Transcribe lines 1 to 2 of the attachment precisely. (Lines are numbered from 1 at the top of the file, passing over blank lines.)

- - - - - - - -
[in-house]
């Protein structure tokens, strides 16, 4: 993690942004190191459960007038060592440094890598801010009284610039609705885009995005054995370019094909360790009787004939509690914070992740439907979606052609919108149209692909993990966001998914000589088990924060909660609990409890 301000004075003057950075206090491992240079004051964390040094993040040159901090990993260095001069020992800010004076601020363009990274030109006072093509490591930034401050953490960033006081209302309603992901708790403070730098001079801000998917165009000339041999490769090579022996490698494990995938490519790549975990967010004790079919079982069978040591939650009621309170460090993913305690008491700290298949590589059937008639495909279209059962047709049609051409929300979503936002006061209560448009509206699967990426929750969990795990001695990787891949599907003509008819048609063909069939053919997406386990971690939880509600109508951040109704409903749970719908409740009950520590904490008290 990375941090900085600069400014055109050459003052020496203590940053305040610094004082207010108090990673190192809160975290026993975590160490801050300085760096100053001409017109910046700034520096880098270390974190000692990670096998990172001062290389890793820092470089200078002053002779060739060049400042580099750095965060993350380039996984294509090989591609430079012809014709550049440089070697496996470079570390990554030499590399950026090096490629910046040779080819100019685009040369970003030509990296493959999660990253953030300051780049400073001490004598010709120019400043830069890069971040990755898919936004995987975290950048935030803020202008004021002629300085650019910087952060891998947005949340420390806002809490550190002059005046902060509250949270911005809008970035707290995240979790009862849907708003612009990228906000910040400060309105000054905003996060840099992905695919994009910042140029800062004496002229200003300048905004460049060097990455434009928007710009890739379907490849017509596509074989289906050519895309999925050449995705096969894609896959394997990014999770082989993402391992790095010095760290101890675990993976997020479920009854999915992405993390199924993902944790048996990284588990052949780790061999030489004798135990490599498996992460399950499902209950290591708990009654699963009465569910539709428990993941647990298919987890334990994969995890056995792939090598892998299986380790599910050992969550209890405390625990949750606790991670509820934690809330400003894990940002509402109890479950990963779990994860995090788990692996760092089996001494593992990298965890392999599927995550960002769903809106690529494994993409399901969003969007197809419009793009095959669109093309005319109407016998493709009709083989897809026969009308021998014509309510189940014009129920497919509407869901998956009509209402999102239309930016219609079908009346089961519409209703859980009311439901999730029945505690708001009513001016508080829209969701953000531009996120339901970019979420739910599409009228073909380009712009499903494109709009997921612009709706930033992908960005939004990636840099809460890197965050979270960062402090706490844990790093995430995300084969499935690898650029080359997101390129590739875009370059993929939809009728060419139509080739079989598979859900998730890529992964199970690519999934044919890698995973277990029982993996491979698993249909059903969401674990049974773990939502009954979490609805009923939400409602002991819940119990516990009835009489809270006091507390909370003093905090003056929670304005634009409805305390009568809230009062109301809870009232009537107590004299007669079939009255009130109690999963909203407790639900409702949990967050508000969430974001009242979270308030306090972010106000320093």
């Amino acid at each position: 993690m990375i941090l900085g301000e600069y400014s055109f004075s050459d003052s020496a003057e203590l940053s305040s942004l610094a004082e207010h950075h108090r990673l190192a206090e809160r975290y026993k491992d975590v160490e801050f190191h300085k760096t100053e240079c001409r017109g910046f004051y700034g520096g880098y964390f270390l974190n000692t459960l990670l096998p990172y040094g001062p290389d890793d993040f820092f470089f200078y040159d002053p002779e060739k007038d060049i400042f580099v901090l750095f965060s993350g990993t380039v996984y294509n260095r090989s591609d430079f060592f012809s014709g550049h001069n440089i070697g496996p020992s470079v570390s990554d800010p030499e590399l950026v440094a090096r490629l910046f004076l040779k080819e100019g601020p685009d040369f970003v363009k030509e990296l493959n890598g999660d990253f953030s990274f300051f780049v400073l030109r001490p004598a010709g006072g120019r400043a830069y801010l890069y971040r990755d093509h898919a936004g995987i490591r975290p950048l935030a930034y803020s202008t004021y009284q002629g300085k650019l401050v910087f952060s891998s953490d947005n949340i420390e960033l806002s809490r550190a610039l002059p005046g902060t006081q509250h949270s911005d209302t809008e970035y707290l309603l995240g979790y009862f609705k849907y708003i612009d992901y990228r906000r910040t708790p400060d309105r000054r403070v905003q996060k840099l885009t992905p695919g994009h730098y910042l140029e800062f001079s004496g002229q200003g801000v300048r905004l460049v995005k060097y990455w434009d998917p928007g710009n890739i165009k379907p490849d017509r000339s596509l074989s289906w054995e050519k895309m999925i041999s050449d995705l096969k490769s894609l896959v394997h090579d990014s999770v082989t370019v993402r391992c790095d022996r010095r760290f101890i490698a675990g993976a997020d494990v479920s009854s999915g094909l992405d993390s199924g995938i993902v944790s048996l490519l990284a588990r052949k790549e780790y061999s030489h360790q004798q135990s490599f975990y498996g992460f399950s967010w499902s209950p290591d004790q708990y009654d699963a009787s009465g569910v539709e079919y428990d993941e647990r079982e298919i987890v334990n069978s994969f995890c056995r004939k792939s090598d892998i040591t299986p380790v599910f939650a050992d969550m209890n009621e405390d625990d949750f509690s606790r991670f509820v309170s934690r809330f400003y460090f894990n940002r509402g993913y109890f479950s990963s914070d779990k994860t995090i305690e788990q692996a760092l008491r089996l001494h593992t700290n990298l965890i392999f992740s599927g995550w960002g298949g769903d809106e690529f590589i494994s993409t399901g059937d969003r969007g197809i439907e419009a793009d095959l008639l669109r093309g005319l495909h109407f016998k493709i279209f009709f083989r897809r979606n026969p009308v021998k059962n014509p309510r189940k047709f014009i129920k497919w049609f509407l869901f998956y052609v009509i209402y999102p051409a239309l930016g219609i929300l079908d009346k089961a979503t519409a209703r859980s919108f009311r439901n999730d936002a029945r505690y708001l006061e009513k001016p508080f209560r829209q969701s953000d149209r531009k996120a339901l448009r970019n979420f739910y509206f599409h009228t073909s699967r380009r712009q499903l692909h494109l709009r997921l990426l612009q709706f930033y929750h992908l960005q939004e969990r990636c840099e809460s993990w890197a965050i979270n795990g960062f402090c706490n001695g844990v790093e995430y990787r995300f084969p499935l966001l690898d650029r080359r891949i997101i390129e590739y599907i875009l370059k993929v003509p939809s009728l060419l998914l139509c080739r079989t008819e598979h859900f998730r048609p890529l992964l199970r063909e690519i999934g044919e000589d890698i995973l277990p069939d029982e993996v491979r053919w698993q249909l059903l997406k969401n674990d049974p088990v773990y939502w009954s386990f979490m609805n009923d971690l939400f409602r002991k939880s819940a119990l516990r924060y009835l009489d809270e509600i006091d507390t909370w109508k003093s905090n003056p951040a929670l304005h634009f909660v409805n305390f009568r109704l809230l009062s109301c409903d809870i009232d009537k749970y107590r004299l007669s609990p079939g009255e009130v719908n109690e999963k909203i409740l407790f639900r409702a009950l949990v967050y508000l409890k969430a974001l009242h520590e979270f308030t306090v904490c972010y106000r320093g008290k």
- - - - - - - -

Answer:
[in-house]
């Protein structure tokens, strides 16, 4: 993690942004190191459960007038060592440094890598801010009284610039609705885009995005054995370019094909360790009787004939509690914070992740439907979606052609919108149209692909993990966001998914000589088990924060909660609990409890 301000004075003057950075206090491992240079004051964390040094993040040159901090990993260095001069020992800010004076601020363009990274030109006072093509490591930034401050953490960033006081209302309603992901708790403070730098001079801000998917165009000339041999490769090579022996490698494990995938490519790549975990967010004790079919079982069978040591939650009621309170460090993913305690008491700290298949590589059937008639495909279209059962047709049609051409929300979503936002006061209560448009509206699967990426929750969990795990001695990787891949599907003509008819048609063909069939053919997406386990971690939880509600109508951040109704409903749970719908409740009950520590904490008290 990375941090900085600069400014055109050459003052020496203590940053305040610094004082207010108090990673190192809160975290026993975590160490801050300085760096100053001409017109910046700034520096880098270390974190000692990670096998990172001062290389890793820092470089200078002053002779060739060049400042580099750095965060993350380039996984294509090989591609430079012809014709550049440089070697496996470079570390990554030499590399950026090096490629910046040779080819100019685009040369970003030509990296493959999660990253953030300051780049400073001490004598010709120019400043830069890069971040990755898919936004995987975290950048935030803020202008004021002629300085650019910087952060891998947005949340420390806002809490550190002059005046902060509250949270911005809008970035707290995240979790009862849907708003612009990228906000910040400060309105000054905003996060840099992905695919994009910042140029800062004496002229200003300048905004460049060097990455434009928007710009890739379907490849017509596509074989289906050519895309999925050449995705096969894609896959394997990014999770082989993402391992790095010095760290101890675990993976997020479920009854999915992405993390199924993902944790048996990284588990052949780790061999030489004798135990490599498996992460399950499902209950290591708990009654699963009465569910539709428990993941647990298919987890334990994969995890056995792939090598892998299986380790599910050992969550209890405390625990949750606790991670509820934690809330400003894990940002509402109890479950990963779990994860995090788990692996760092089996001494593992990298965890392999599927995550960002769903809106690529494994993409399901969003969007197809419009793009095959669109093309005319109407016998493709009709083989897809026969009308021998014509309510189940014009129920497919509407869901998956009509209402999102239309930016219609079908009346089961519409209703859980009311439901999730029945505690708001009513001016508080829209969701953000531009996120339901970019979420739910599409009228073909380009712009499903494109709009997921612009709706930033992908960005939004990636840099809460890197965050979270960062402090706490844990790093995430995300084969499935690898650029080359997101390129590739875009370059993929939809009728060419139509080739079989598979859900998730890529992964199970690519999934044919890698995973277990029982993996491979698993249909059903969401674990049974773990939502009954979490609805009923939400409602002991819940119990516990009835009489809270006091507390909370003093905090003056929670304005634009409805305390009568809230009062109301809870009232009537107590004299007669079939009255009130109690999963909203407790639900409702949990967050508000969430974001009242979270308030306090972010106000320093």